Mathematics, Algebra
Material Type:
Ohio Open Ed Collaborative
  • College Algebra
  • Equations
  • Inequalities
  • Tmm0012
    Creative Commons Attribution Non-Commercial
    Media Formats:
    eBook, Interactive, Video

    Education Standards

    Equations and Inequalities

    Equations and Inequalities


    This material covers Chapter 2: Equations and Inequalities chapter of the OpenStax College Algebra Text. This module contains an overview of learning objectives mapped to the OTM state standards, worksheets that correspond to chapter sections, interactive Desmos Activities that pair with the chapter, and a list of supplemental videos that correspond to the chapter content.

    Image by Rudy and Peter Skitterians from Pixabay


    Chapter 2: Introduction and Outcomes

    Equations and Inequalities

    When two things are said to have an equal value to one another, the = symbol is used to represent that those two things have values that are equal to one another. This concept is used to draw relations between a large number of scenarios. If a homeowner is paying for lawn service by the hour, and they know the total cost, they could easily create an equation that represents how much they will pay for that service, depending on the number of hours worked. If a homeowner is looking at the rates for two different lawn care companies, they can discern which company is the better deal, given some information about the services they are looking for. These equations can also be graphed. Graphing equations provides a useful visual for analyzing key characteristics about an equation, and is used in a variety of contextual situations.

    There are many types of equations, and various techniques for how to solve them. This chapter will present a variety of equations, and will present different strategies for how to solve. One of the key elements to focus on in this chapter is identifying the type of equation, and being able to apply the necessary method for solving that equation. Much like an excellent maintenance person can examine a large range of problems, and the skill to identify which tool and technique they must employ to solve the problem, effectively solving an equation involves a very similar technique.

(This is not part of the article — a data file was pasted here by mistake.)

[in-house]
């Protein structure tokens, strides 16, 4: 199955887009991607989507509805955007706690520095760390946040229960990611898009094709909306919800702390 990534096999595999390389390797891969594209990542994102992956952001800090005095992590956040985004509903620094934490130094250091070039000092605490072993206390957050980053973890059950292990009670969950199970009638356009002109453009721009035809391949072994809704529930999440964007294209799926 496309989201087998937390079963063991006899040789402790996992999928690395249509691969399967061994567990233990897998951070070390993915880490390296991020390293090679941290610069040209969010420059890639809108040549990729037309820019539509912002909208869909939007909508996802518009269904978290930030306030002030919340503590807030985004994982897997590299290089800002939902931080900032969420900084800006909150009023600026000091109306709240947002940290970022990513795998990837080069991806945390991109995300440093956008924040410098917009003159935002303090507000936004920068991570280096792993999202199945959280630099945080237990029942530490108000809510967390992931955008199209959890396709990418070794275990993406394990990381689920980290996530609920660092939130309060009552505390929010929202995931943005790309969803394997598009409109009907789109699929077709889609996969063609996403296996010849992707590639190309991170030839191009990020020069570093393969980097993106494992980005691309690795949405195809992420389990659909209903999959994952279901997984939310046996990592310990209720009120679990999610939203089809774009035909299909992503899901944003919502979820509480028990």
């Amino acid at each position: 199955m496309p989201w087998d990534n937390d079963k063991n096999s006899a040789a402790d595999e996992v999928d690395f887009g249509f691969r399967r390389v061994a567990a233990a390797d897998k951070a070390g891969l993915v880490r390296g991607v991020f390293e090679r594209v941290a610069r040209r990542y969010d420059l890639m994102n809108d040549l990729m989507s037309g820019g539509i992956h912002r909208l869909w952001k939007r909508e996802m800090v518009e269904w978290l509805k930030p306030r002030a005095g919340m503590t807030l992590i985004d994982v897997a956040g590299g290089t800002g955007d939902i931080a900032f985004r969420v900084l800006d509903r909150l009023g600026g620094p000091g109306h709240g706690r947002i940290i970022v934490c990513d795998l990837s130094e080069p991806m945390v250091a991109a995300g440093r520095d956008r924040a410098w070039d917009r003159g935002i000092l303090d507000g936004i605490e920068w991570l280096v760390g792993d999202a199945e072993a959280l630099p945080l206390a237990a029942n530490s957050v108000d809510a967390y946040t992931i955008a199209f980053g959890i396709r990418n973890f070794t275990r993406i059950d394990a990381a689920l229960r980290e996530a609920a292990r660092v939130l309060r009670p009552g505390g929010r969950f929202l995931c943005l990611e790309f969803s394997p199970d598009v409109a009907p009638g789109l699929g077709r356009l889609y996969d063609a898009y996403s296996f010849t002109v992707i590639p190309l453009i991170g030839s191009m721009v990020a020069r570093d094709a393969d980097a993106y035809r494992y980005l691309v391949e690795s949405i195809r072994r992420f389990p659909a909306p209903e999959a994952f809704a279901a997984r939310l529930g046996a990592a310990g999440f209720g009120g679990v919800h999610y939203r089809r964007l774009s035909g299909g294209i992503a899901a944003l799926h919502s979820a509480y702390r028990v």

Chapter Sections:

    • 2.1 The Rectangular Coordinate Systems and Graphs

    • 2.2 Linear Equations in One Variable

    • 2.3 Models and Applications

    • 2.4 Complex Numbers

    • 2.5 Quadratic Equations

    • 2.6 Other Types of Equations

    • 2.7 Linear Inequalities and Absolute Value Inequalities

    OTM Outcomes

    2.     Equations and Inequalities: Successful College Algebra students are proficient at solving a wide array of equations and inequalities involving linear, quadratic, higher-order polynomial, rational, exponential, logarithmic, radical, and piecewise-defined functions (including absolute value). The successful College Algebra student can:

    2a. Recognize function families as they appear in equations and inequalities and choose an appropriate solution methodology for a particular equation or inequality and can communicate reasons for that choice.*

    2b. Use correct, consistent, and coherent notation throughout the solution process to a given equation or inequality.*

    2c. Distinguish between exact and approximate solutions and which solution methodologies result in which kind of solutions.*

    2d. Demonstrate an understanding of the correspondence between the solution to an equation, the zero of a function, and the point of intersection of two curves.*

    2e. Solve for one variable in terms of another.*

    4b. Create linear models from data and interpret slope as a rate of change.*

    5b. Use technology to verify solutions to equations and inequalities obtained algebraically.*

    5d. Use technology and algebra in concert to locate and identify exact solutions.*

    6a. Recognize when a result (theorem) is applicable and use the result to make sound logical conclusions and provide counter-examples to conjectures.*